Brush Bristles

Bodecare brush bristles are treated with boiling water for 30 minutes and left to dry, this is repeated 4 times.

Wash the bristles before using your brush with our Tea Tree Cleansing Soap, and spritz after each use with our Organic Tea Tree Hydrosol.

Tampico

Mexican fibre or Tampico is extracted from the leaves of certain species of Agave (Agaves Sisalana, Agave Foreyodes), which grows in sub-tropical regions around the world. The fleshy leaf of the Agave plant is cut off and beaten with thick sticks so that the fibres are released. After drying the fibres in the sun, the natural colour develops which can range from green to yellowish-white and also black to brown. The material is used extensively for body brushes, nail brushes and foot brushes.

Sisal

Sisal is a natural fibre derived from a type of cactus called Agaves. Bodecare Sisal is imported from Mexico.  The fleshy leaf of the plant is cut off and beaten with thick sticks so that the fibres are released. After drying the fibres in the sun, the natural colour develops which can range from green to yellowish-white.

Jute

Jute bristle is frmt he Jute plant (Corchorus Olitorius) in Bangladesh.  It is a shrub species in the family Malvaceae.  It is the primary source of Jute fibre.  Jute is only second in production and world wide use to cotton.  The leaves and young fruits are used as a vegetable, the dried leaves are used for tea and as a soup thickener, and the seeds are edible.  Jute is known as the "golden fibre" and it long soft and shiney.  Bodecare uses jute fibre for soft body brushes and our face brush.  We prefer this fibre over the option of using an animal hair fibre, such as boar bristle, as we believe in crulety free practices and limiting products containing skin sensitising ingredients.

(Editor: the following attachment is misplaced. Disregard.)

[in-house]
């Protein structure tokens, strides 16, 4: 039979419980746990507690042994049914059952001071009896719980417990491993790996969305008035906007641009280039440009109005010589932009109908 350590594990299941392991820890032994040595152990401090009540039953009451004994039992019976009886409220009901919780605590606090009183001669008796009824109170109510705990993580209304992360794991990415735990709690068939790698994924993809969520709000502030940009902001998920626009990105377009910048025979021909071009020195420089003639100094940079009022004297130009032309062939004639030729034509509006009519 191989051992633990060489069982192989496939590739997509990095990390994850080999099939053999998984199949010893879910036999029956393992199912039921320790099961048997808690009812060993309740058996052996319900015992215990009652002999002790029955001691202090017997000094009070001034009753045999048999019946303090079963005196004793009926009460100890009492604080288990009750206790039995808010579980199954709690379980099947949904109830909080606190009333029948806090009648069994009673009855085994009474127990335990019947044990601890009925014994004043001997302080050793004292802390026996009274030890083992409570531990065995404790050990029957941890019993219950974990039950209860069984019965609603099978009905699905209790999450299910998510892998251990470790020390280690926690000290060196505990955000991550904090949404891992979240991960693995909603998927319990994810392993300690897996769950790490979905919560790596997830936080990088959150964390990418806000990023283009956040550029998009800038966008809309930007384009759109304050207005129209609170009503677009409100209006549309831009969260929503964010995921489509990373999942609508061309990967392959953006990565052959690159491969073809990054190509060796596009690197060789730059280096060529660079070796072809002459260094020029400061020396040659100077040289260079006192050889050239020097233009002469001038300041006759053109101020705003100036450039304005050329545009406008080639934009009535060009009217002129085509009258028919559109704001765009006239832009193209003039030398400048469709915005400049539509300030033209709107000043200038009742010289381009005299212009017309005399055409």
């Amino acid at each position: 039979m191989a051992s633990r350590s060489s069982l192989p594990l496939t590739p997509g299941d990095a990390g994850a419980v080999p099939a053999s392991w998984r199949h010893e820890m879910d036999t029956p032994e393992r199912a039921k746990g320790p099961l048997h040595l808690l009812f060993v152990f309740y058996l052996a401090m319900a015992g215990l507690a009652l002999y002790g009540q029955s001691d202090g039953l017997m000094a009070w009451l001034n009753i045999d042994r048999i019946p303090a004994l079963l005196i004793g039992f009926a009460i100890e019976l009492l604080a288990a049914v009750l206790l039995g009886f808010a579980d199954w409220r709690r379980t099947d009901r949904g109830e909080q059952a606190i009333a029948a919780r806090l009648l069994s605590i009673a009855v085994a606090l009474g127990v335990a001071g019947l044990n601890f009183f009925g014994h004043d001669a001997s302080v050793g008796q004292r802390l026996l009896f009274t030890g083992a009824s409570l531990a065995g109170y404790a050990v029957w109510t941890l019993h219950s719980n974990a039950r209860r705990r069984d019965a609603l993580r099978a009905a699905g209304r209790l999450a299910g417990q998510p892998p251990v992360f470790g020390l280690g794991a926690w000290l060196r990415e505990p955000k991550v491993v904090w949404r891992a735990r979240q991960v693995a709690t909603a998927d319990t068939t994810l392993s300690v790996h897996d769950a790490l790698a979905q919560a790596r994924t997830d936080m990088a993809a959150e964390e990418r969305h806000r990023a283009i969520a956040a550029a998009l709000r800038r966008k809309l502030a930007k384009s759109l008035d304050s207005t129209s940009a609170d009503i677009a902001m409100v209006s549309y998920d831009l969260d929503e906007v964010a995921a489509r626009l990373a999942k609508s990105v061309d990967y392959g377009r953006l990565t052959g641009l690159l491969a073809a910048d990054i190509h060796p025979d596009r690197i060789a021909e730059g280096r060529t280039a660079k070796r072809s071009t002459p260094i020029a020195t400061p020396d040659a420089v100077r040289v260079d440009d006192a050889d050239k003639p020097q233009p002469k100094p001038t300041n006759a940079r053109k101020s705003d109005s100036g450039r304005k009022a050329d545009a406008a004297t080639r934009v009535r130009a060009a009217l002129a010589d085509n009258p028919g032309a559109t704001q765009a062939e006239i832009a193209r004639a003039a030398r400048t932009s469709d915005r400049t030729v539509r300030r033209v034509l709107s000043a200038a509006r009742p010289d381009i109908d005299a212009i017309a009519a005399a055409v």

Coconut fibre

The tough fibre ropes of the coconut palm (Cocos Nusifera) beard is soaked in water for a month. In order to hasten the process of exposing the bare fibre, the ropes are beaten. After drying, the fibre is dressed and sorted. Coconut fibre is produced from commercial plantation farms in Mexico. The material is soft and not particularly elastic. Its most common use is for body brushes and brooms and can be mixed with other plant fibres.

Artificial fibres

Nylon perlon are artificial fibres, which exist in various thicknesses and types. Most of these materials do not absorb water, therefore they are easy to maintain and don’t mildew.